The opinion of the court was delivered by: GRIESA
This is a personal injury action by a seaman seeking damages under the Jones Act, 46 U.S.C. § 688, and under the general maritime law doctrine of unseaworthiness. Plaintiff also claims maintenance and cure. Defendant shipowners assert that Norwegian law applies, and that defendants have fulfilled their entire obligations under that law, precluding any recovery by plaintiff in this action.
The action was tried by the Court without a jury. The following decision constitutes the Court's findings of fact and conclusions of law.
Plaintiff is a citizen of Ecuador. He was born in that country in 1935. Some years ago (the precise time is not specified) he started going to sea, and at times served on Norwegian flag vessels. Despite his itinerant employment his residence continued to be in Ecuador. However, in 1966 his mother died, and plaintiff decided he would try to move to the United States. At this time he took a job as a seaman on a Swedish ship engaged in the banana trade between Central America and the United States. In connection with this employment he became a member of the Swedish Seaman's Union. The Swedish ship would make calls in the Port of New York and in California. While in New York he met, and became engaged to, a girl who was a permanent resident of the United States, although a citizen of a foreign country. During the time of his employment on the banana vessel, plaintiff did not establish a residence in the United States. When the ship called in New York, he would stay on the ship, or at the home of a cousin, or at the home of his fiancee.
On August 21, 1967 he signed off the Swedish banana vessel after nine months employment. He took a vacation from work and stayed with his cousin in New York City. At the time he left the Swedish vessel, he was given a card by the United States Immigration Service imposing a 29-day limit for his stay in the United States.
About two weeks after leaving the Swedish ship, plaintiff started going to the Scandanavian Shipping Office in New York seeking employment on a ship which would take him out of the country, so that he could comply with the Immigration Service deadline.
On September 20, 1967 plaintiff was hired to serve as an able seaman on board the M/T BERGEBOSS. The BERGEBOSS is a Norwegian flag vessel, owned by defendants, who are Norwegian corporations having their principal offices and places of business in Norway and having no offices in the United States. The BERGEBOSS is a tanker, and was on a time charter to a company called Pannac Limited of Nassau, Bahamas. The charterers, rather than defendant shipowners, had exclusive control over the itinerary and carryings of the BERGEBOSS. The BERGEBOSS was employed during the year 1967 in carrying oil from Venezuela to Portland, Maine. From May 1967 through March 1968 the BERGEBOSS made 19 roundtrip voyages between Venezuelan ports and Portland.
At the time plaintiff was hired for the BERGEBOSS, plaintiff gave the Scandanavian Shipping Office an address in Ecuador as his home address. In connection with his employment he was taken from the Scandanavian Shipping Office to the Royal Norwegian Consulate in New York City, where he signed shipping articles. The different parts of the articles were in the Norwegian language with English translations. One provision of the articles was as follows:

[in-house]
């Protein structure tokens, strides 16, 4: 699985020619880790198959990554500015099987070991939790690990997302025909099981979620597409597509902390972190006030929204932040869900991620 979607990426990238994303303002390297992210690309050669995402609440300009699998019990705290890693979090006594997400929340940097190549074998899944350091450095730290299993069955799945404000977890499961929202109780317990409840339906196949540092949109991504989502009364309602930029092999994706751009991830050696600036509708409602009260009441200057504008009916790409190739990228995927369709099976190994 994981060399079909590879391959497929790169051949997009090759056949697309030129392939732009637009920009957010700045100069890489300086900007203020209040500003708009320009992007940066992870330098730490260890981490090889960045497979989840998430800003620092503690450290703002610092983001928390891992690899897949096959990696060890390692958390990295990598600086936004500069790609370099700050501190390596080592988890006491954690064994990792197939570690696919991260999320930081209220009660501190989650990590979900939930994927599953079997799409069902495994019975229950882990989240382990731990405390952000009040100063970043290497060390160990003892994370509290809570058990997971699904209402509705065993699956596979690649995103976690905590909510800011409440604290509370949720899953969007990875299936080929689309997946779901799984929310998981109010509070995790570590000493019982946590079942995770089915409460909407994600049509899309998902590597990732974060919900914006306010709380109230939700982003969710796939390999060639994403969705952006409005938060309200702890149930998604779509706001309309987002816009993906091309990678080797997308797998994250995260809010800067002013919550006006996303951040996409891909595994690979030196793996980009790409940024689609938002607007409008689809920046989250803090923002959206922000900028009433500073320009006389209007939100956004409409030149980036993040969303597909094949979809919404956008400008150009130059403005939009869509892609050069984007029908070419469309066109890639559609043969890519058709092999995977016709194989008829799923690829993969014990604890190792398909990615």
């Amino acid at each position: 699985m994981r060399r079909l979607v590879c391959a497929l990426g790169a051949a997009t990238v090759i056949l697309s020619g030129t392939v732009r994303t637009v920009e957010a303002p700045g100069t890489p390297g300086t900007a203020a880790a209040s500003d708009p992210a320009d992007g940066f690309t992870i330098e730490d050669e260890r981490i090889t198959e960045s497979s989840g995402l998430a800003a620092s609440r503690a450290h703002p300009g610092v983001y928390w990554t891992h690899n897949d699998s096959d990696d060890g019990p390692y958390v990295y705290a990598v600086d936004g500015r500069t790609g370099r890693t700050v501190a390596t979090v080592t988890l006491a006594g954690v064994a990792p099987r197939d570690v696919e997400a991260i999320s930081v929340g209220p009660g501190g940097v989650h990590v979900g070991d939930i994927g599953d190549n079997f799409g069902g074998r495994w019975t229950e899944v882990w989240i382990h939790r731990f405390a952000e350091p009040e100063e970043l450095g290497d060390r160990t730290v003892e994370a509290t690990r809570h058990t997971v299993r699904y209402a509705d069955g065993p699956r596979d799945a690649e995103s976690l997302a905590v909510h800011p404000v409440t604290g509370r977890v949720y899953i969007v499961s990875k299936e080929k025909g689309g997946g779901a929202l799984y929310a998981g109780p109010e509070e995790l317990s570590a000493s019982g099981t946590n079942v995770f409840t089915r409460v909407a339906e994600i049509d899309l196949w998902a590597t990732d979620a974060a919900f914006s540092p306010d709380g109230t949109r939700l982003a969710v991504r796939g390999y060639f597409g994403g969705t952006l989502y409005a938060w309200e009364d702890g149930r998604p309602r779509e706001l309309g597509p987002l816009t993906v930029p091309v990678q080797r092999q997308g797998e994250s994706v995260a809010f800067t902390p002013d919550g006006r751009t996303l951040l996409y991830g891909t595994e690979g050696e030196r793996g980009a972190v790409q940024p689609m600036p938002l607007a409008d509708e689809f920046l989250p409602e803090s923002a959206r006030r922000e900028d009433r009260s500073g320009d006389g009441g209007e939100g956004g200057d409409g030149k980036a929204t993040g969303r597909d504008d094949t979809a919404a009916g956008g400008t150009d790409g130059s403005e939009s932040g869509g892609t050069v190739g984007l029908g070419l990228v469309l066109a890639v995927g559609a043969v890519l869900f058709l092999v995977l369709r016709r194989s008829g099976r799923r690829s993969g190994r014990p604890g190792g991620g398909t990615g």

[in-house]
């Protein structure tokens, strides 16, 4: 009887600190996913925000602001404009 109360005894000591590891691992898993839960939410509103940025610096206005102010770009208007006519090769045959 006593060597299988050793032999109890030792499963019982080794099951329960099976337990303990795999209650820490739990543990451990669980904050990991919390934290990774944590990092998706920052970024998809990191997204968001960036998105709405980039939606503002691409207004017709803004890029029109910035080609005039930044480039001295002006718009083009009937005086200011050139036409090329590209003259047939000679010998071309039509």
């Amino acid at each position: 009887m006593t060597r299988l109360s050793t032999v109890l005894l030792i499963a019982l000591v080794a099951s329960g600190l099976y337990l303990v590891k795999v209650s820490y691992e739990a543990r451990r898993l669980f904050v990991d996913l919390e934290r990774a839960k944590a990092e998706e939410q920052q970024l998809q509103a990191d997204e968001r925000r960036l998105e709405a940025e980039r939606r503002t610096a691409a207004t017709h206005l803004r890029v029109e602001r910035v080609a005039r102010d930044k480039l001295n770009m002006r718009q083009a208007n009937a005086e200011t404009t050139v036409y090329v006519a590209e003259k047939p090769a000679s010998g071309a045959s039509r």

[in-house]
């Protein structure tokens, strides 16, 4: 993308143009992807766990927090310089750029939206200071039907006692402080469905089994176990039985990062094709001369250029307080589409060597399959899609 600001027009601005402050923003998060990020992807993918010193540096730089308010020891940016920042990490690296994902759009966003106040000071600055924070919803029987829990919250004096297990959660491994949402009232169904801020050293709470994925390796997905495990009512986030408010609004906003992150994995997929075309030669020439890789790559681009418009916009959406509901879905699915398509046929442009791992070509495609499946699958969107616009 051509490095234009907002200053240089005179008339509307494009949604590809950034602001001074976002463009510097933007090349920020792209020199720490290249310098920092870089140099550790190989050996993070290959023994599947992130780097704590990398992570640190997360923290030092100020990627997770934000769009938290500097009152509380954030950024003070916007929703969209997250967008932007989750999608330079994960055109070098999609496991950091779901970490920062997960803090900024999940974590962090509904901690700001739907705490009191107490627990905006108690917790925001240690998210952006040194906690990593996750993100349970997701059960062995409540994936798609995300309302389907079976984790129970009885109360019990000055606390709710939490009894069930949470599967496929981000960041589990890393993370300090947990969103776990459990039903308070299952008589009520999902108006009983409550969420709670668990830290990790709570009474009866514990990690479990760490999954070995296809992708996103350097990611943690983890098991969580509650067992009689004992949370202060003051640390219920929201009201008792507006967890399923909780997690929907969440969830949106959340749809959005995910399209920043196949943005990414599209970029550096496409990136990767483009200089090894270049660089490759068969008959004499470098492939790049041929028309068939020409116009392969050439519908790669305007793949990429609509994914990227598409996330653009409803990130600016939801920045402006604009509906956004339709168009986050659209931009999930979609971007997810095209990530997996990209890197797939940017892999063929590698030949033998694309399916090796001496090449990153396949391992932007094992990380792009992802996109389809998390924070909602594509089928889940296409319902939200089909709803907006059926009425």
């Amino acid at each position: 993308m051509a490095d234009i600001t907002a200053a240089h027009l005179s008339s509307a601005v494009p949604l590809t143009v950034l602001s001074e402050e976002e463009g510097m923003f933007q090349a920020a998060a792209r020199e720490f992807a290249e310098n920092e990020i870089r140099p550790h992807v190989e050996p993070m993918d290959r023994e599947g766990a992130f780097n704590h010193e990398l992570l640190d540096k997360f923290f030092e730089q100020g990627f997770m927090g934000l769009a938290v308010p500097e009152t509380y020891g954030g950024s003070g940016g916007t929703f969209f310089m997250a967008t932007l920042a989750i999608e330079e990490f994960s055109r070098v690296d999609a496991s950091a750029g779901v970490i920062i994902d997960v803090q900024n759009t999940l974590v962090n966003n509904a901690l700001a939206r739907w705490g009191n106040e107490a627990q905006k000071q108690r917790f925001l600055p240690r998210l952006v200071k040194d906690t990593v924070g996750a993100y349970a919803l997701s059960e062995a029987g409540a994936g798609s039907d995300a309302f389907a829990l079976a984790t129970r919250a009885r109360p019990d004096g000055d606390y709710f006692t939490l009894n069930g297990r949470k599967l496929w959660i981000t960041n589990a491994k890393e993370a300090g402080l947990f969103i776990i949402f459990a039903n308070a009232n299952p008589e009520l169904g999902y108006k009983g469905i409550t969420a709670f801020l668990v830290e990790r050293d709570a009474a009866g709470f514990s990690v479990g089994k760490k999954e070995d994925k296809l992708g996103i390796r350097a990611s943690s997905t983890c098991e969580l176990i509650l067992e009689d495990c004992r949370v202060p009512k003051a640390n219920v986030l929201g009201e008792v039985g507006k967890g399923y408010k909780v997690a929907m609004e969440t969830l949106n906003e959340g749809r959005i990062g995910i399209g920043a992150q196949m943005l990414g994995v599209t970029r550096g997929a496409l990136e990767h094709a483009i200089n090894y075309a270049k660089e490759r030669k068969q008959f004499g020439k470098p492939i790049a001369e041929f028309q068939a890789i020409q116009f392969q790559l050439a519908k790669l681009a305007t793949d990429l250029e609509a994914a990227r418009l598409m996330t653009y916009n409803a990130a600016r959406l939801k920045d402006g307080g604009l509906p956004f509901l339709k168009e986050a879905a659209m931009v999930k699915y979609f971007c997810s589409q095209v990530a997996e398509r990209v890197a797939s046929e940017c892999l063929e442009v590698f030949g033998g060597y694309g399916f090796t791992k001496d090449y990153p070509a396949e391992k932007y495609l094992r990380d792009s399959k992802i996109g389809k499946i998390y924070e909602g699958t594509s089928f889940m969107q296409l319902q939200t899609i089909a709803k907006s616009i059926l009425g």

"The Master of the ship named in column No. 14 and the seaman named in column No. 2 have entered into following agreement about service onboard the said ship with the duties and rights stipulated in Norwegian legislation."
Plaintiff could read and speak some English, but claims that he did not read the provisions of this contract.
On September 24, 1967 plaintiff joined the BERGEBOSS in Portland, Maine. Plaintiff made one round trip on the vessel from Portland to Venezuela and back from September 25 to October 12. On October 15 the vessel left Portland again for Venezuela. In the early morning of October 17, plaintiff injured his left hand. Plaintiff was opening a metal hatch cover and was trying to insert a pin to keep the cover open, so that a tank cleaning machine could be inserted. While plaintiff was attempting to secure the pin the ship rolled and the cover fell on plaintiff's left hand. There was a fracture of the third and fourth metacarpal bones, which are the bones in the main part of the hand connecting the wrist with the fingers. There is no evidence as to the exact location of the ship at the time of the accident. It can be assumed that the ship was on the high seas, not in the territorial waters of the United States or any other country.
Plaintiff claims that the accident was occasioned by the negligence of the supervisory personnel of the ship and by the unseaworthiness of the vessel. He claims that he was made to work extra hours at night with inadequate supervision, assistance and equipment.
It is neither necessary nor appropriate to make findings of fact or conclusions of law on the questions raised by plaintiff's claims of negligence and unseaworthiness, since I hold that Norwegian law applies and plaintiff's claims for damages are precluded by that law.
At the time of the events in this case, the rights of an injured seaman under Norwegian law were governed by the Norwegian Seaman's Act of 1953, the Norwegian Health Insurance Act of 1956, and the Norwegian Occupational Injuries Insurance Act of 1958. Under Section 28 of the Seaman's Act an injured seaman who was not a Norwegian subject or resident was entitled to payment of wages to a maximum of one month following his departure from the vessel. He was also entitled to medical care and subsistence at the shipowner's expense for a period of six weeks after his departure from the vessel. If the seaman did not recover during the six-week period, he was entitled to further "benefit" under Section 11(1) of the Occupational Injuries Insurance Act, such benefit to be ...